Abstract 9542: HDL is Dysfunctional in Patients with Ischemic Cardiomyopathy
Objectives: Various pathologic changes lead to the development of systolic heart failure. We previously showed that HDL is dysfunctional in both acute coronary syndrome (ACS), as measured by the HDL inflammatory index (HII) assay, and stable CAD, as measured by cholesterol efflux capacity. We therefore hypothesized that these functions of HDL are also impaired in subjects with ischemic heart failure.
Methods: A nested case-control study was performed on subjects in the PennCath cohort of patients with angina undergoing cardiac catheterization. Cases had ejection fraction (EF) less than 55% (measured by ventriculography) and angiographic CAD (≥20% stenosis of any vessel; n=23); controls included those with EF≥55% and no CAD (n=46). The HII and cholesterol efflux assays were performed as previously described. Briefly, apo-B depleted serum from subjects was incubated with either oxidized LDL and a lipid substrate that fluoresces when oxidized, or macrophages and tritium-labeled cholesterol. Impaired anti-oxidative capacity corresponds with a higher HII value, and reduced cholesterol efflux capacity corresponds with lower percent efflux.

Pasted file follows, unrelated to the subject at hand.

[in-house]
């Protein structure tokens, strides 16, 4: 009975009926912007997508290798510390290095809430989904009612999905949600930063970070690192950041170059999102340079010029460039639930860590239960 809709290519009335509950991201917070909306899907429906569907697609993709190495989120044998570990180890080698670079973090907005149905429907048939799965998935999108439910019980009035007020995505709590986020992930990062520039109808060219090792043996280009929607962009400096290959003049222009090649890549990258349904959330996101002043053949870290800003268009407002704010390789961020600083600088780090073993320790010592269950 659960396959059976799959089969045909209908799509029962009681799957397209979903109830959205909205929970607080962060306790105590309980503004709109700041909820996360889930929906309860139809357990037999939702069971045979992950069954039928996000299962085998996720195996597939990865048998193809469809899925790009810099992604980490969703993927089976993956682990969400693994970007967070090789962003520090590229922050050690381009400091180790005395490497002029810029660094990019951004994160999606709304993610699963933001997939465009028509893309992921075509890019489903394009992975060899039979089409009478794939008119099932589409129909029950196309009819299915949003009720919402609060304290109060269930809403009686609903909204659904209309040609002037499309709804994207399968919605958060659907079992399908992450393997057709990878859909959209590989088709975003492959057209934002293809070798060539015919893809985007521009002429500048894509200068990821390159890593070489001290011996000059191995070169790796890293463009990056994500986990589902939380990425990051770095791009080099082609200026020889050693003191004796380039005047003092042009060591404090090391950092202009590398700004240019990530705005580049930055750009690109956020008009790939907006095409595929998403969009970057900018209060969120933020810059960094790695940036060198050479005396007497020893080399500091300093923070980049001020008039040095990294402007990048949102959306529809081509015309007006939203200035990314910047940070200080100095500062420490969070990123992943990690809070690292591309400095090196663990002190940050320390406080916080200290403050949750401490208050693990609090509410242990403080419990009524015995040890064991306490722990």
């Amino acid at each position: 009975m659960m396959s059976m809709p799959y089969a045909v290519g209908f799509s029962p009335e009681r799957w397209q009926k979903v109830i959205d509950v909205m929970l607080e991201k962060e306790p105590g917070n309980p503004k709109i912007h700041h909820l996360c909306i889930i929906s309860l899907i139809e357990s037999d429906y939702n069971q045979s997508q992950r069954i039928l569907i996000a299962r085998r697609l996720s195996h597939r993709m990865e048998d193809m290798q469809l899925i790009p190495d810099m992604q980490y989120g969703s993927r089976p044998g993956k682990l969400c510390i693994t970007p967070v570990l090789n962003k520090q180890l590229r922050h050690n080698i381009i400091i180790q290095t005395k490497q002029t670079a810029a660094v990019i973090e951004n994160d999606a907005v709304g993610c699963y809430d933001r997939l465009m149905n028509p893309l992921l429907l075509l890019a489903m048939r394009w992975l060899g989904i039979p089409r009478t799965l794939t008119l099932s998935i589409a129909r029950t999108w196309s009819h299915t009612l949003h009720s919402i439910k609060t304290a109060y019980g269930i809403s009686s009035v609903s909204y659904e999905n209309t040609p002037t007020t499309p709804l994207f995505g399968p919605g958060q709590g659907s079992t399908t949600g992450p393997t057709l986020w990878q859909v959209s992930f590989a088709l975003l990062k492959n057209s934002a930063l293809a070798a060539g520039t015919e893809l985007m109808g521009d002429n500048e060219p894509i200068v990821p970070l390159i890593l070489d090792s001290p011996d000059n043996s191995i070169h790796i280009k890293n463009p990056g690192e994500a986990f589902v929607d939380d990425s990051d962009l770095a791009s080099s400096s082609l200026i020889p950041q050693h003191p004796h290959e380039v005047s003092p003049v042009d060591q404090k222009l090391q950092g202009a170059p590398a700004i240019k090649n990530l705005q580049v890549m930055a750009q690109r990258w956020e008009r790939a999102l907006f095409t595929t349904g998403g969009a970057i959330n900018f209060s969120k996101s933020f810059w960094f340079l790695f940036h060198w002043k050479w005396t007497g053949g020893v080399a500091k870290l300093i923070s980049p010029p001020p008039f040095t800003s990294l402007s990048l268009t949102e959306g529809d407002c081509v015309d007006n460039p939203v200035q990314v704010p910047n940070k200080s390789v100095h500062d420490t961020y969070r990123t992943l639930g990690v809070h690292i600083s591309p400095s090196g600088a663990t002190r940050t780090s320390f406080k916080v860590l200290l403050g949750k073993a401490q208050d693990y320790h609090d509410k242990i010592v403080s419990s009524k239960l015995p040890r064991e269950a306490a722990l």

Results: Mean HII was higher in subjects with ischemic heart failure (0.26 v. -0.028; p = 0.012); mean cholesterol efflux was lower in the same population (0.80 v. 0.92; p = 0.021). Subjects with ischemic heart failure also had more incident diabetes and hypertension, worse renal function, and lower HDL mass. In a multivariable linear regression model for risk factors of heart failure, both high HII and low efflux capacity were significant risk factors (Table).
Conclusion: Subjects with ischemic cardiomyopathy have lower HDL mass and also impaired HDL function. This research supports prior findings of dysfunctional HDL in nonischemic cardiomyopathy, ACS, and chronic CAD. HDL is a versatile molecule with various anti-inflammatory and vasoprotective functions, whose impairment may contribute to heart failure.
- © 2012 by American Heart Association, Inc.